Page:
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Alt Az, goto's and zenith

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#1 HowardK

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Posted 22 April 2013 - 07:23 AM

Am i right in saying that with an altaz mount as you goto objects near the zenith then the goto accuracy deteriorates?

#2 CharlesW

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Posted 22 April 2013 - 09:05 AM

It's something of a moot point because as the scope gets near zenith, there is no room for your face or a camera between the base and the back of the scope. I always had to stop well before zenith. Different story with a wedge.

#3 rmollise

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Posted 22 April 2013 - 09:41 AM

Am i right in saying that with an altaz mount as you goto objects near the zenith then the goto accuracy deteriorates?


That's generally been my experience, yes. "How much" depends on the mount: NexStar 11 GPS "a little"...ETX 125 EC "a lot." ;)

#4 HowardK

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Posted 22 April 2013 - 10:42 AM

I have the skywatcher az eq6

No problems like a fork with space for face or camera

#5 JMW

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Posted 22 April 2013 - 04:06 PM

My refractors on my DM6 using a 12 inch pier extension can pivot at the zenith without problems. I have 2nd handle on my mount for pushing at near the zenith. Its hard to get leverage when the scopes straight up without it.

#6 rmollise

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Posted 22 April 2013 - 04:14 PM

My refractors on my DM6 using a 12 inch pier extension can pivot at the zenith without problems. I have 2nd handle on my mount for pushing at near the zenith. Its hard to get leverage when the scopes straight up without it.


That's cool, but the DM is not a go-to mount...

#7 Quintessence

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Posted 22 April 2013 - 04:58 PM

From a mathematical perspective, when aiming close to the zenith, small changes in celestial coordinates correspond to much larger changes in alt-azimuth coordinates. Any pointing errors get multiplied by the same factors. In addition to the usual round-off and other pointing errors, the time-dependent error also becomes extreme near the zenith. That is, in terms of alt-azimuth coordinates, you are trying to hit a rapidly moving target.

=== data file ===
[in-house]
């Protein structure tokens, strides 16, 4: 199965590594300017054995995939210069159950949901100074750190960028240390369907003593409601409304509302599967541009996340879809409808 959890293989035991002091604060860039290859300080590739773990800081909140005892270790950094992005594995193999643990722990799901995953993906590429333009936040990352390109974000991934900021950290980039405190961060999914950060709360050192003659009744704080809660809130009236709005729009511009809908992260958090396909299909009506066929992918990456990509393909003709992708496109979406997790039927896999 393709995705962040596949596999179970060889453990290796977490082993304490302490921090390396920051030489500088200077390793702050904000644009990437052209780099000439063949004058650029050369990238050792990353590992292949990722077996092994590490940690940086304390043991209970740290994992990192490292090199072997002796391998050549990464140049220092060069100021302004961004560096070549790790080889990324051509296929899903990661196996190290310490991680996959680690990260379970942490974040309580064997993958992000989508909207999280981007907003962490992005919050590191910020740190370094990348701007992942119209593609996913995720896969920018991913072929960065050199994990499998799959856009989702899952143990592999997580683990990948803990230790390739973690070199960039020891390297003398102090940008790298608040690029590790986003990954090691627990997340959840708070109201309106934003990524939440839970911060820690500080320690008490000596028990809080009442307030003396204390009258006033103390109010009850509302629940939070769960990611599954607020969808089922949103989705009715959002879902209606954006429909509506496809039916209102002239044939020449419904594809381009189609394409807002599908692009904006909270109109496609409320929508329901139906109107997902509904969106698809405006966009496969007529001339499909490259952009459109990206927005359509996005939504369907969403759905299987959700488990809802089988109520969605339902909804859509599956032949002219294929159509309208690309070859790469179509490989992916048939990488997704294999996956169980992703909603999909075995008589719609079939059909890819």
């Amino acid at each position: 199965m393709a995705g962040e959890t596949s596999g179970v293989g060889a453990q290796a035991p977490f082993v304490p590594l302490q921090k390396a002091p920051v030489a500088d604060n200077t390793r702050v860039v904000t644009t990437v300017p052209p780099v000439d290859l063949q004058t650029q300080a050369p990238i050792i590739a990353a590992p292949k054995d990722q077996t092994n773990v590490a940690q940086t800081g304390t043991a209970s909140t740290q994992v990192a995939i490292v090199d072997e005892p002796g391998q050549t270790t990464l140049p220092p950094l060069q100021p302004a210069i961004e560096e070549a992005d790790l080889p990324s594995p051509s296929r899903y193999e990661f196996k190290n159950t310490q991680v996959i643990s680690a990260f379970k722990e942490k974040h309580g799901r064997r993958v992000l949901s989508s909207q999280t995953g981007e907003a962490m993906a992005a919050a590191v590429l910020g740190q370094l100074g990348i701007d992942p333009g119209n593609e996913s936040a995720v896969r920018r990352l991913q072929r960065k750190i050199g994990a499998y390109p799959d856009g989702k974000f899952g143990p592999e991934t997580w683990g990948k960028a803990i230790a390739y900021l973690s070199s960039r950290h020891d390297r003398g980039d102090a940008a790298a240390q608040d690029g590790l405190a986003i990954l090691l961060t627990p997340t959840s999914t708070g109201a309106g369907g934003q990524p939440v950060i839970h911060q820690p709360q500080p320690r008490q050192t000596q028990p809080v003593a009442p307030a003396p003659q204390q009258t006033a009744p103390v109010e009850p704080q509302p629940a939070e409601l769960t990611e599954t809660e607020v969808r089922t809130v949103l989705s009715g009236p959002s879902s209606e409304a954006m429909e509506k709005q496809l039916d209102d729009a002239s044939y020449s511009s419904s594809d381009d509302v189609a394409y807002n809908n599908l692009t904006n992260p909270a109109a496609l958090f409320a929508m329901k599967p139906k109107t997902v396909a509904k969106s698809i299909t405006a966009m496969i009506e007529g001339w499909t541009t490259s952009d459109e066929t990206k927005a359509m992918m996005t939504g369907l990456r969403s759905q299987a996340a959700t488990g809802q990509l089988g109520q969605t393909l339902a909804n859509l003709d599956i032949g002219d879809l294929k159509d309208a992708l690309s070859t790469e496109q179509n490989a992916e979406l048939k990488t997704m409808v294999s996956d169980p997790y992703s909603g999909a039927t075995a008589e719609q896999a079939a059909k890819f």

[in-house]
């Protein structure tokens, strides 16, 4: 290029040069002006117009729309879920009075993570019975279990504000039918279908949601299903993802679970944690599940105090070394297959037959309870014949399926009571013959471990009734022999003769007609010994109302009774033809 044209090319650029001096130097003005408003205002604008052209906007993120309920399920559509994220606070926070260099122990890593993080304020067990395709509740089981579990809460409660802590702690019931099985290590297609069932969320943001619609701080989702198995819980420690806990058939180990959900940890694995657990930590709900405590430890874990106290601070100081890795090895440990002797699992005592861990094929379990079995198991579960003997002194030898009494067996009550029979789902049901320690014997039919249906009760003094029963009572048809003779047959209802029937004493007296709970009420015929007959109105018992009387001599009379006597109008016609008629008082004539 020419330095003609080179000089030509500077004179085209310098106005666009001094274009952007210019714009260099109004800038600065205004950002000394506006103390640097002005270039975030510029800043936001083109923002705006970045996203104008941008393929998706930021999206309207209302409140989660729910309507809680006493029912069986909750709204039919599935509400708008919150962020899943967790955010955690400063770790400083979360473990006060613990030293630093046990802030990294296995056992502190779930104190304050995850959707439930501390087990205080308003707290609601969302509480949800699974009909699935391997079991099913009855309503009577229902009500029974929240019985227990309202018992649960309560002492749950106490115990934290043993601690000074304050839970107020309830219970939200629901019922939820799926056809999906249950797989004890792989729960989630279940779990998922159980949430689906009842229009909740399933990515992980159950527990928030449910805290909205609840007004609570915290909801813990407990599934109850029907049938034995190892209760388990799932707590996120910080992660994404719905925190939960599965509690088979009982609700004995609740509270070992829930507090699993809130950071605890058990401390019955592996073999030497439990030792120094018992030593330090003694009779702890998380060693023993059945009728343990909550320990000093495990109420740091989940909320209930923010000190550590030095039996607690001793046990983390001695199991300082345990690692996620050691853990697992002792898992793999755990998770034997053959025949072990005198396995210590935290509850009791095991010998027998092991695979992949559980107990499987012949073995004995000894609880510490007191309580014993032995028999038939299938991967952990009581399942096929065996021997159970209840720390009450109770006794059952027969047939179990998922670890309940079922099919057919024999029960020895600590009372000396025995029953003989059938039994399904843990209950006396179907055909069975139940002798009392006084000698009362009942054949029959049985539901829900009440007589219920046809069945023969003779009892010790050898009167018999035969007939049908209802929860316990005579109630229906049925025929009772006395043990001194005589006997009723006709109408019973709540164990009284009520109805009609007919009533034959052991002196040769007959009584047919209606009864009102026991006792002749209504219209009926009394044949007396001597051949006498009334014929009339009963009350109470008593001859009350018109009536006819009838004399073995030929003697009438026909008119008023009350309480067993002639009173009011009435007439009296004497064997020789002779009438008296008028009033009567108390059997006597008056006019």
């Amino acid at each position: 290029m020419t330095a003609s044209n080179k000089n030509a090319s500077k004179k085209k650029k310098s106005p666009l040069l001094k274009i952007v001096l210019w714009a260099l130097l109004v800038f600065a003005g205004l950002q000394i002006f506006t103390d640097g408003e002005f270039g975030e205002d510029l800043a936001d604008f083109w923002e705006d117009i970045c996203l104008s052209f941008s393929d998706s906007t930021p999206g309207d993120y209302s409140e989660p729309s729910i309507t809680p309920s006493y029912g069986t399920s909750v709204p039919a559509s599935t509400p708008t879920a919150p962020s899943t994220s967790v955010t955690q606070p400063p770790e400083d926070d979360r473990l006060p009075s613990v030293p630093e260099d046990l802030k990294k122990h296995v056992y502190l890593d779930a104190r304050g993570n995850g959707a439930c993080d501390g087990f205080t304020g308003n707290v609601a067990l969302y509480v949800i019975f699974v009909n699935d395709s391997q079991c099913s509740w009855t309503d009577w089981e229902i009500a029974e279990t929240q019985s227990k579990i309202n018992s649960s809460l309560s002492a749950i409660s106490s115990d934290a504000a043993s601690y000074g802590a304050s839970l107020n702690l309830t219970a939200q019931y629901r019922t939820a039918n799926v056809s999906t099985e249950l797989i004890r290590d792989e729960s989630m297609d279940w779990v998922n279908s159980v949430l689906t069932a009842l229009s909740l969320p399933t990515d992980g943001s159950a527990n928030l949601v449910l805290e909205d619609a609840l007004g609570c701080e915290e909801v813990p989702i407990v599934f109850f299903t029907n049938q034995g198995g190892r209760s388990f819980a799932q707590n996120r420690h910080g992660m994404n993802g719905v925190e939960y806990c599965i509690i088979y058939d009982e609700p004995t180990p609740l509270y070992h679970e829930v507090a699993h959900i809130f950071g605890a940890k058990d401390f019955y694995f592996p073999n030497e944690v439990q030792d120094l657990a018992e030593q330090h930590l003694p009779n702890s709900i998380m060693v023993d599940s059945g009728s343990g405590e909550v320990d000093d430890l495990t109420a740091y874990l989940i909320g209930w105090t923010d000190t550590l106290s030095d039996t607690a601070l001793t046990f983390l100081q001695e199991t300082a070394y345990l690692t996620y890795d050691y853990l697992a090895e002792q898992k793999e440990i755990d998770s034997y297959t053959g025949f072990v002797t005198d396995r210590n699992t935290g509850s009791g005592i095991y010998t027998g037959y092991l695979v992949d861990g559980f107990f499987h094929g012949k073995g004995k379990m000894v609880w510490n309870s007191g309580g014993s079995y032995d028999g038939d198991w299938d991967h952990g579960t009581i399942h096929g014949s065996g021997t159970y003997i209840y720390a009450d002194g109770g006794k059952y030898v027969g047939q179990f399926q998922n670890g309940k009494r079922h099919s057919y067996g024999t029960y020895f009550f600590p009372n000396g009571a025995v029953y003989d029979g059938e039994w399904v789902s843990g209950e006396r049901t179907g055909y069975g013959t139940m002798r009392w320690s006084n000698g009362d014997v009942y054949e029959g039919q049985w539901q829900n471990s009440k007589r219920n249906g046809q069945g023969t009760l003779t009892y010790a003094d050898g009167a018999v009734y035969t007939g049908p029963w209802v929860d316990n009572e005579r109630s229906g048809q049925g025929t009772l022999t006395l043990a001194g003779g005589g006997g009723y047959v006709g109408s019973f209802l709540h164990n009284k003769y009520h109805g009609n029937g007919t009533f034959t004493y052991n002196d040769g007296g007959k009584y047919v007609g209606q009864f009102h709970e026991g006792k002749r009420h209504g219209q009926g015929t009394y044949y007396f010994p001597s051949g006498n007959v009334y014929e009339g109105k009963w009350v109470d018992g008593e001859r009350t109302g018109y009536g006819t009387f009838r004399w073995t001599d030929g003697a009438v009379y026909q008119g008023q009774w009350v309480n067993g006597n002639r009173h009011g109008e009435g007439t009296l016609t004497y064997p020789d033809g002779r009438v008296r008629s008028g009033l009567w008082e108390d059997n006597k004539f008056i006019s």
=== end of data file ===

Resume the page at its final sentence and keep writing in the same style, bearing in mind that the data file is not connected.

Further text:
So, any coordinate/computer-guided alt-azimuth mount will become more tedious near the zenith. The issue translates to DSC-guided manual mounts as well as to GoTo Mounts -- although worse for a GoTo mount because the issue is compounded by the problem of rapidly varying the motor controls.

The underlying problem has nothing at all to do with "how easily" a mount turns on its axes. It's strictly about the fact that alt-azimuth coordinates change rapidly with respect to the rate at which celestial coordinates change near the zenith. Of course, the mathematics is reflecting the physical nature of an alt-azimuth mount.

Note also that this same problem affects alt-az TRACKING near the zenith -- not just aiming.

It's interesting to note the differences in comparing an equatorial mount near its "hole" at the celestial pole. Although perhaps awkward to aim near the pole, an equatorial mount will not have analogous aiming/tracking issues because it points in terms of celestial coordinates. Of course, there is something of a singularity at the pole itself -- where movement across the pole produces a discontinuous jump in coordinates.

Charles

#8 JMW

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Posted 22 April 2013 - 09:20 PM

My DM6 is push-to with 10K encoders connected to Argo Navis. So accuracy is still related but I provide the motive force. I think the mount being orthogonal and the scope being parallel with the mount dovetail helps with reducing cone error and improves the pointing model.

#9 SkipW

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Posted 22 April 2013 - 09:38 PM

It's called "Gimbal Lock" and happens when the optical axis of your instrument is nearly parallel to one of the axes of rotation of your mount; you essentially lose one of the degrees of freedom of motion. It's straight up for alt-az mounts and toward the poles for equatorials.






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